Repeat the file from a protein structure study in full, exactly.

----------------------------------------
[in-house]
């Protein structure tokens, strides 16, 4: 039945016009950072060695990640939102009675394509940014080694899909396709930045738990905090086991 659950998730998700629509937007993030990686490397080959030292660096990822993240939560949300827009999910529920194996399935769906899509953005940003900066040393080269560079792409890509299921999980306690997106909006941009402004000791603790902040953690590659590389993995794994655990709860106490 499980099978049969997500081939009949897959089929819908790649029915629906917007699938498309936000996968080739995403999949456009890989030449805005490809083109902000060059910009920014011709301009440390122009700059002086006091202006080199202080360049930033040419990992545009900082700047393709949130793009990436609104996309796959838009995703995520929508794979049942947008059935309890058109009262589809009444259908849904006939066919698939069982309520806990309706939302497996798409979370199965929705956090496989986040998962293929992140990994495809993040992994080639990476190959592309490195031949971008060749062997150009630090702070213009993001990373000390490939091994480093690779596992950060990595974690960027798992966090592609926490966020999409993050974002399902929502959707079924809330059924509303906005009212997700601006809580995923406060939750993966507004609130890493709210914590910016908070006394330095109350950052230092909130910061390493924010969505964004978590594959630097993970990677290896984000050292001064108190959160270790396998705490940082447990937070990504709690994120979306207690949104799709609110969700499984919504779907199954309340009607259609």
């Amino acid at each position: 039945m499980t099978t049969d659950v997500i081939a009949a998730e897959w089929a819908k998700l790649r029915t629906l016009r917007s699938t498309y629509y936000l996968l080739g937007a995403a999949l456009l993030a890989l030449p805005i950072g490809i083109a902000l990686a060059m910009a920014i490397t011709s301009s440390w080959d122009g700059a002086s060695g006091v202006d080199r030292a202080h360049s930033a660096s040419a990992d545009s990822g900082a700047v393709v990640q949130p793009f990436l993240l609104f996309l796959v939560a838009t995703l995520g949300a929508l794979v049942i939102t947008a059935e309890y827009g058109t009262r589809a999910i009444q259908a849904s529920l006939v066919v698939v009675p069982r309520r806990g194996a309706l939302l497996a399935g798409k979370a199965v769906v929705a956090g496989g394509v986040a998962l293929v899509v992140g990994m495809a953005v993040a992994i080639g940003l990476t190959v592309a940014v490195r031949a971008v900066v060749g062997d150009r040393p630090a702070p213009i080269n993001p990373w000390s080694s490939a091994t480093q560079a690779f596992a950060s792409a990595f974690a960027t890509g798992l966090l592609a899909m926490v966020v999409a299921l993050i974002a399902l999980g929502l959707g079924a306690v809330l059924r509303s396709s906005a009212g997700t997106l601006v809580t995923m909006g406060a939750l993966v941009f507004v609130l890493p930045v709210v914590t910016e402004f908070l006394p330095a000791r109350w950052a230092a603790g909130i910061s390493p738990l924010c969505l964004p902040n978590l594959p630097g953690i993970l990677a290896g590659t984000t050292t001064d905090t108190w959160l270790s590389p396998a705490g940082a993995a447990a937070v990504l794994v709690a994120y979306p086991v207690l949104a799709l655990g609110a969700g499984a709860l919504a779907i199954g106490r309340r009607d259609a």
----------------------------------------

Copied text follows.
[in-house]
């Protein structure tokens, strides 16, 4: 039945016009950072060695990640939102009675394509940014080694899909396709930045738990905090086991 659950998730998700629509937007993030990686490397080959030292660096990822993240939560949300827009999910529920194996399935769906899509953005940003900066040393080269560079792409890509299921999980306690997106909006941009402004000791603790902040953690590659590389993995794994655990709860106490 499980099978049969997500081939009949897959089929819908790649029915629906917007699938498309936000996968080739995403999949456009890989030449805005490809083109902000060059910009920014011709301009440390122009700059002086006091202006080199202080360049930033040419990992545009900082700047393709949130793009990436609104996309796959838009995703995520929508794979049942947008059935309890058109009262589809009444259908849904006939066919698939069982309520806990309706939302497996798409979370199965929705956090496989986040998962293929992140990994495809993040992994080639990476190959592309490195031949971008060749062997150009630090702070213009993001990373000390490939091994480093690779596992950060990595974690960027798992966090592609926490966020999409993050974002399902929502959707079924809330059924509303906005009212997700601006809580995923406060939750993966507004609130890493709210914590910016908070006394330095109350950052230092909130910061390493924010969505964004978590594959630097993970990677290896984000050292001064108190959160270790396998705490940082447990937070990504709690994120979306207690949104799709609110969700499984919504779907199954309340009607259609």
């Amino acid at each position: 039945m499980t099978t049969d659950v997500i081939a009949a998730e897959w089929a819908k998700l790649r029915t629906l016009r917007s699938t498309y629509y936000l996968l080739g937007a995403a999949l456009l993030a890989l030449p805005i950072g490809i083109a902000l990686a060059m910009a920014i490397t011709s301009s440390w080959d122009g700059a002086s060695g006091v202006d080199r030292a202080h360049s930033a660096s040419a990992d545009s990822g900082a700047v393709v990640q949130p793009f990436l993240l609104f996309l796959v939560a838009t995703l995520g949300a929508l794979v049942i939102t947008a059935e309890y827009g058109t009262r589809a999910i009444q259908a849904s529920l006939v066919v698939v009675p069982r309520r806990g194996a309706l939302l497996a399935g798409k979370a199965v769906v929705a956090g496989g394509v986040a998962l293929v899509v992140g990994m495809a953005v993040a992994i080639g940003l990476t190959v592309a940014v490195r031949a971008v900066v060749g062997d150009r040393p630090a702070p213009i080269n993001p990373w000390s080694s490939a091994t480093q560079a690779f596992a950060s792409a990595f974690a960027t890509g798992l966090l592609a899909m926490v966020v999409a299921l993050i974002a399902l999980g929502l959707g079924a306690v809330l059924r509303s396709s906005a009212g997700t997106l601006v809580t995923m909006g406060a939750l993966v941009f507004v609130l890493p930045v709210v914590t910016e402004f908070l006394p330095a000791r109350w950052a230092a603790g909130i910061s390493p738990l924010c969505l964004p902040n978590l594959p630097g953690i993970l990677a290896g590659t984000t050292t001064d905090t108190w959160l270790s590389p396998a705490g940082a993995a447990a937070v990504l794994v709690a994120y979306p086991v207690l949104a799709l655990g609110a969700g499984a709860l919504a779907i199954g106490r309340r009607d259609a």